Leander HS, 6th place: 94.65
“The Fourth Dimension” explored the fascinating mathematical field of Euclidean geometry, enhanced by cube props and sets, with many of the flags emblazoned with images of cubes. Rotating 3-D cubes manipulated by the guard and the winds revealed new shapes when viewed from the changing perspective of different angles, the morphing of the shapes further reflected in the continual morphing of the sonic landscape.
“One Love” explored the need to love and embrace the diversity in the world, celebrating how the inclusion of others from all different walks of life adds value to our existence. Shocking to the eyes and brain was when the dresses worn by the massive guard all changed from either pink or blue to yellow in the blink of an eye. The show ended with the band forming a giant hand on the field, reflecting the hands imprinted upon the flags.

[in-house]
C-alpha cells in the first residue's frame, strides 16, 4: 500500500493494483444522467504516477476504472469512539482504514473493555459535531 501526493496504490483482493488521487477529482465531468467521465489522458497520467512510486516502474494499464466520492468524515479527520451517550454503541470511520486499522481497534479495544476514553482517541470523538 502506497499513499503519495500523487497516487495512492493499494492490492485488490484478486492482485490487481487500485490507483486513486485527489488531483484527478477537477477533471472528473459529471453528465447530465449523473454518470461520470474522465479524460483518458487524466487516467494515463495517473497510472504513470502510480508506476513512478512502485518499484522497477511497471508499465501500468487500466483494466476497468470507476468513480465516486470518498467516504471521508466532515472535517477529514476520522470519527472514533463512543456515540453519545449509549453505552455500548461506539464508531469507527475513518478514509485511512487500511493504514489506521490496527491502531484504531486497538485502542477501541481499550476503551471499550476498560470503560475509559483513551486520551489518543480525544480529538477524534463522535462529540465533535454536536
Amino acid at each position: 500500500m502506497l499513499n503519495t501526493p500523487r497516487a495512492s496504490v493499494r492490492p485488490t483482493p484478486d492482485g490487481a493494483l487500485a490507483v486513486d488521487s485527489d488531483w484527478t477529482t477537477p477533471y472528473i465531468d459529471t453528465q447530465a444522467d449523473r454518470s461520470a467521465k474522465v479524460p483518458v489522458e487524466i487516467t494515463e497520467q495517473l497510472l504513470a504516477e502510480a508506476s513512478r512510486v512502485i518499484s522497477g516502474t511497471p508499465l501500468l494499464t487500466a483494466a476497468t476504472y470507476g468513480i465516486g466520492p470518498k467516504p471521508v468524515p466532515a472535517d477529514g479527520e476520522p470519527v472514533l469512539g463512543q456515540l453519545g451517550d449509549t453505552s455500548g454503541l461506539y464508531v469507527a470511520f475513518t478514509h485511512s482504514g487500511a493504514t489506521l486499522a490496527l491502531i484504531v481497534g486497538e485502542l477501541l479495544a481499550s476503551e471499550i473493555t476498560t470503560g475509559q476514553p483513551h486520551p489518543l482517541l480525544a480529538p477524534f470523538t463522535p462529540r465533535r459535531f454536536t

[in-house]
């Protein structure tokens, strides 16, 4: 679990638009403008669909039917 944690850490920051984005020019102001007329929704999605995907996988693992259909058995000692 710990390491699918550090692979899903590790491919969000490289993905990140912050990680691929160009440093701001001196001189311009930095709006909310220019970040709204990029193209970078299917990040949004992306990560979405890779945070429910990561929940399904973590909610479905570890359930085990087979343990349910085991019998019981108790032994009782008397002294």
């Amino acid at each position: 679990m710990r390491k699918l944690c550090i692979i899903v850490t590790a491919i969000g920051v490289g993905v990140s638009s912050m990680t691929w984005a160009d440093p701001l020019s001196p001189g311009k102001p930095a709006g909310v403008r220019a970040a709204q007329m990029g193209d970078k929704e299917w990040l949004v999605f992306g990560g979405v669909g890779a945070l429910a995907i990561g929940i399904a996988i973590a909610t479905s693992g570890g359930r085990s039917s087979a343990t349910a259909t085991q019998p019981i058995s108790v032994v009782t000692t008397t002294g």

Cataclysmic has never been as much fun as the opener of “Gorgon” suggested in the cerebral production of “Therefore,” which encouraged us to question everything, but only after thinking about it to the nth degree. From “Violence of the Mind” to the reassuring strains of “How Great Thou Art,” the thoughts and words of famous philosophers through the millennia were intimidating, challenging, and ultimately encouraging.
Claudia Taylor Johnson HS, 9th place: 91.30